In this article, I’m going to show you, step-by-step, how to sow grass seed to create a new lawn.
Provided you use the best grass seed you can find, you sow at the right time of year, prepare the ground thoroughly and you have enough seed, sowing it is very straight forward.
How to Sow Grass Seed, Step-by-Step
It’s a simple process as the video from Rolawn below explains how to spread the seed and care for the lawn as it establishes.
However, something that isn’t covered in this video which I’d advise you to do is water the prepared ground a couple of days before sowing your seed.
Water to a depth of around 6-inches and leave it to soak in. If you do this once you’ve
Then, watch the video;
Step 1: Spread the Lawn Seed at the Specified Rate
The specified rate for many lawn seed mixes is 35g per square meter.
It’s best to do this with a number of passes to ensure you spread the seed as evenly as possible. If you have a small lawn, this can be done by hand fairly easily. However, I’d still recommend you use a spreader as it’s quicker and more accurate – especially on larger lawns.
Be careful not spread seed onto paths and into borders. You can always spread seed at the edges of the lawn by hand.
Step 2: Rake the Seed into the Soil
Take your landscaping rake and lightly rake the seed into the top 12mm – 25mm of soil. Be careful to keep the area as flat as possible, you don’t want a bumpy surface.
To ensure a good contact between soil and seed, either tread the area again or use a lawn roller.
Step 3: Keep the Area Moist
Critically, you need to keep the soil moist.
If not, the grass seed has no chance of germinating. But you need to be careful about how you water the area. If you’re too rough you risk drowning the seed or washing it away.
So, get a sprinkler that has a fine spray setting.
If you watered deeply before sowing seed then there should be enough moisture under the surface. The idea here is to water only as deep as the new roots so they can consume that moisture and the nutrients within it.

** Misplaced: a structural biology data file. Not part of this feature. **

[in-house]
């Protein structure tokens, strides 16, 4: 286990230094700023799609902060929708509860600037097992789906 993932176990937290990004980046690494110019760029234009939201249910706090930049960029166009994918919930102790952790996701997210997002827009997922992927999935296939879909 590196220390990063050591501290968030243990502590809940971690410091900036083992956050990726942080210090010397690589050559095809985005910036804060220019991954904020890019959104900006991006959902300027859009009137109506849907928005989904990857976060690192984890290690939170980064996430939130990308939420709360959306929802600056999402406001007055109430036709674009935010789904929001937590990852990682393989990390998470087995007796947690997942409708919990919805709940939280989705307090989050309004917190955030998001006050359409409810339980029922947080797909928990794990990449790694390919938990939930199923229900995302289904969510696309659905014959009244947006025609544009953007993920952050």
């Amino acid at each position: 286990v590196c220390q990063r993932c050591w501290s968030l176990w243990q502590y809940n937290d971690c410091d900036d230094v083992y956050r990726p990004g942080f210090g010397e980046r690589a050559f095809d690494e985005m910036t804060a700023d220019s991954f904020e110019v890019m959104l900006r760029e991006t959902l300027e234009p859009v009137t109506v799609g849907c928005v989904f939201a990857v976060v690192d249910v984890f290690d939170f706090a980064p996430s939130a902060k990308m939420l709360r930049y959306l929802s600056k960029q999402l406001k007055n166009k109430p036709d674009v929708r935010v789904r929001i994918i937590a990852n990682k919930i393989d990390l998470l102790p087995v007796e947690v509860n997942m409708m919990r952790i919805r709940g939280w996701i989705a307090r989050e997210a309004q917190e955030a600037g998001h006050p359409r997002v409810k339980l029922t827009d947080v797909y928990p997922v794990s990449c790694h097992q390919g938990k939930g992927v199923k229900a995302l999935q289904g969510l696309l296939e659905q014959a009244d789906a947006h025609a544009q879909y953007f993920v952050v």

To start with, you only need to keep the soil damp to encourage germination. If there is no rain, water for 4-5 minutes in the morning and evening.
If you water too heavily, the seed is likely to rot instead of germinating.
You should see the seeds germinate within 10 – 14 days.
Step 4: Watch Out For Weeds
It’s inevitable that weed seeds will blow in and contaminate your new lawn. Especially if you sow in the spring.
Remove them by hand as soon as you see them. Don’t put a weed killer on them as the newly sprouting seedlings are too delicate and you’ll kill them.
And because the seedlings are so delicate, be very careful about where you stand, how you walk, crouch and turn on the soil. You could damage them. It’s a good idea to use a couple of wooden planks to walk on to help distribute your weight over a larger area.
Step 5: Mow the Grass
After 5 – 8 weeks your lawn will start to look like a lawn but the chances are it’ll look a bit scruffy. This is ok.
Wait until the grass is between 6cm – 8cm high and mow the lawn. You only want to take the top off the grass, so set the mower on a high setting. This mowing encourages the grass to root deeply and grow sideways shoots and in turn, more leaves which will thicken the lawn.
Keep removing any weeds and weed grasses that have snuck in.
Step 6: Spread More Seed (If Needed)
Depending on the growing conditions your lawn might look really good during the autumn. However, you might see there is still a lot of bare soil.
If this is the case, don’t worry. Take some of the excess seed and spread into the bare soil. This can be done during autumn but also in winter, providing it’s mild and not cold.
Grass seed will germinate between 8 – 12 degrees Celsius which means you should have plenty of opportunities to sow new seed.
In this guide, I’ve shown you, step-by-step, how to plant grass seed to create a new lawn.
Sowing grass seed is easy but depending on the type of lawn seed mixture you use, the time of year and the weather conditions they provide, creating new lawns can take a few weeks to a matter of months
It’s often a slow process which makes laying turf a tempting alternative.
That said, if you want to create an ornamental lawn, it’s often the only way to to do it as there are very few suppliers of ornamental turfs.